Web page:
Photo by Allina Yang
Jenny Peterson + Kaitlin McCarthy
Kaitlin McCarthy [she/they] and Jenny Peterson [she/they] have been making strange performance works together in Seattle, WA since 2013. They gravitate to the grotesque/off-kilter/marvelous like moths to the flame, performing comedic works under moniker “The Bonnies,” as well as the occasional more “serious work.” They have performed at WET’s Six-Pack Series, Velocity’s Fall Kick Off, OTB’s Open Studio, Boost Dance Festival, NEPO 5k, Seattle International Dance Festival, Chloe & Co’s DROVE XII and X, and other self-produced performances and underground art salons.
Photo by Jenny Peterson
The Anfractuous project
The Anfractuous Project is an interactive dance media artwork that invites viewers to activate choreography through choice and play. This work is conceived and directed by Media Artist, Martin Jarmick and choreographer, Jennifer Salk. This collaborative project involves choreographers/dancers Imana Gunawan, Natalie Fernandi, Sean O’Bryan, Mike Majinn O’Neal, and composer Paul Matthew Moore. It has been funded in part by a Mellon Creative Artist Fellowship grant, the Petersen Endowed Professorship fund and the Kreielsheimer Grant for Research Excellence in the Arts.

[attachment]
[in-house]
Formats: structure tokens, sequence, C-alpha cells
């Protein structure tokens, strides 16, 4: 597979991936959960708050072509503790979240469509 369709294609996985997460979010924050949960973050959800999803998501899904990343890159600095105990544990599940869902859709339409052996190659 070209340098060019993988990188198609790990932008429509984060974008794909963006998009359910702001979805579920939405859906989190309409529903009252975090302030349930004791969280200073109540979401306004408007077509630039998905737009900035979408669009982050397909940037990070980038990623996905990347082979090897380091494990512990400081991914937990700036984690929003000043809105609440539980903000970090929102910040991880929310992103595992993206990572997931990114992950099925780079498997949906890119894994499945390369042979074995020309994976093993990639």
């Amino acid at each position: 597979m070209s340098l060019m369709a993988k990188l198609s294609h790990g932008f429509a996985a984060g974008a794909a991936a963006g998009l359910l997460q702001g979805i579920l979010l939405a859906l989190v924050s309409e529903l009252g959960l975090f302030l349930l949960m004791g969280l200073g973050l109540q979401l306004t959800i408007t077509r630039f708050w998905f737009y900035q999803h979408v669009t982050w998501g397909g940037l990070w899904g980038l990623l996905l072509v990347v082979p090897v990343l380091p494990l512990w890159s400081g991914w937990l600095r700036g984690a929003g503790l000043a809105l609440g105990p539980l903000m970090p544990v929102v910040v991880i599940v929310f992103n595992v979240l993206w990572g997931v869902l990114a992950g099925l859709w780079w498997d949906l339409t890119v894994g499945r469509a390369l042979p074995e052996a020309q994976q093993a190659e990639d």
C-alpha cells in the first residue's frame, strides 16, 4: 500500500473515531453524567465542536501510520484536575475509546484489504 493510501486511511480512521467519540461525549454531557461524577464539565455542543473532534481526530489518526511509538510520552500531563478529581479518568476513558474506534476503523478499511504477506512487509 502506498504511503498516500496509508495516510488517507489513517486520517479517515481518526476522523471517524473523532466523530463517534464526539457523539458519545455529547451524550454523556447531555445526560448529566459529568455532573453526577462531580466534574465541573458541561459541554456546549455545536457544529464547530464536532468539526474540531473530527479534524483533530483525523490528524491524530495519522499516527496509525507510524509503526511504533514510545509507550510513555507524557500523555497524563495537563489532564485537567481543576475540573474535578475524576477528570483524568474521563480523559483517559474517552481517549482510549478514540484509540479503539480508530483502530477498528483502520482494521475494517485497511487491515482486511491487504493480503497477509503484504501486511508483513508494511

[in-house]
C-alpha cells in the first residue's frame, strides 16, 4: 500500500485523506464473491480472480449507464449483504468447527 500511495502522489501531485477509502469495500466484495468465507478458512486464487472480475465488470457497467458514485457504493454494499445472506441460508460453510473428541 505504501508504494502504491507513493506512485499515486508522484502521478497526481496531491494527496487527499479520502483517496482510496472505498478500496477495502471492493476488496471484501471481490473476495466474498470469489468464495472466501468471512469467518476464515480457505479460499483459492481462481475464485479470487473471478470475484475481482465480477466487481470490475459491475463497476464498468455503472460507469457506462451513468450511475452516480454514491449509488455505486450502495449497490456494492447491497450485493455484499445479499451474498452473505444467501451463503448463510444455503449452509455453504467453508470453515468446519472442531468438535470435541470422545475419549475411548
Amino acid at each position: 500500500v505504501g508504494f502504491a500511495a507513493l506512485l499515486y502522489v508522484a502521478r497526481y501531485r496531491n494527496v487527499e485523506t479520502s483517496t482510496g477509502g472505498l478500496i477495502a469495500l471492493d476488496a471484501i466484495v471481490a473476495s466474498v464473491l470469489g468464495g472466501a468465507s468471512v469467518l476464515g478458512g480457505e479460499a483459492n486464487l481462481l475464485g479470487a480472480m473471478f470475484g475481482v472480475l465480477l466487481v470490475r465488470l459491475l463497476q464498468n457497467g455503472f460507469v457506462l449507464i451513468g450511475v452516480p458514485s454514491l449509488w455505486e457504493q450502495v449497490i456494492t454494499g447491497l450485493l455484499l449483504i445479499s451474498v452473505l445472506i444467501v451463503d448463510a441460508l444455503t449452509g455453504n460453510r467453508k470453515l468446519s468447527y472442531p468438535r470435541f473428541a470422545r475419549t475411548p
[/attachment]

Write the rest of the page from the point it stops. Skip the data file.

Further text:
Photo of Sean O’Bryan by Martin Jarmick
REVOLVE/REVOLUTION was sparked from an inquiry about the wheel: invention, innovation, cycles, revolutions. The wheel as a tool, the wheel as metaphor, the wheel as a way of moving forward, while also continuing to return back around, again and again.
In design and innovation, the saying goes that there is no need to reinvent the wheel, that we do not need to create something new when the existing tools are sufficient. Instead of reinventing the wheel, what if we actually abstract the wheel from the conventional functions we associate with it? How can the wheel itself be taken apart and used anew? After all, the wheel was not invented, but rather was honed and modified over time by many different users based on the functional needs of the people involved in response to the obstacles in the environment and surroundings.
As creators, what would happen if we break the whole into the parts, and saw our work as part of a collective creative process/revolution? What would change about the way we create, the way we build off of the ideas and material that exists, credit the lineages and references while embracing the influences? What happens when we shift away from the need for the individual performance’s ingenuity, to an understanding that both process and performance are part of an interconnected cycle in our community.
12th Ave Arts is fully accessible for wheelchairs and walkers. The lobby and bathrooms are at street level, and seating is available without the need for an elevator or stairs. For special needs, advanced word to firstname.lastname@example.org can help in preparations.
Masks are mandatory for audience members. If this present an obstacle, please contact email@example.com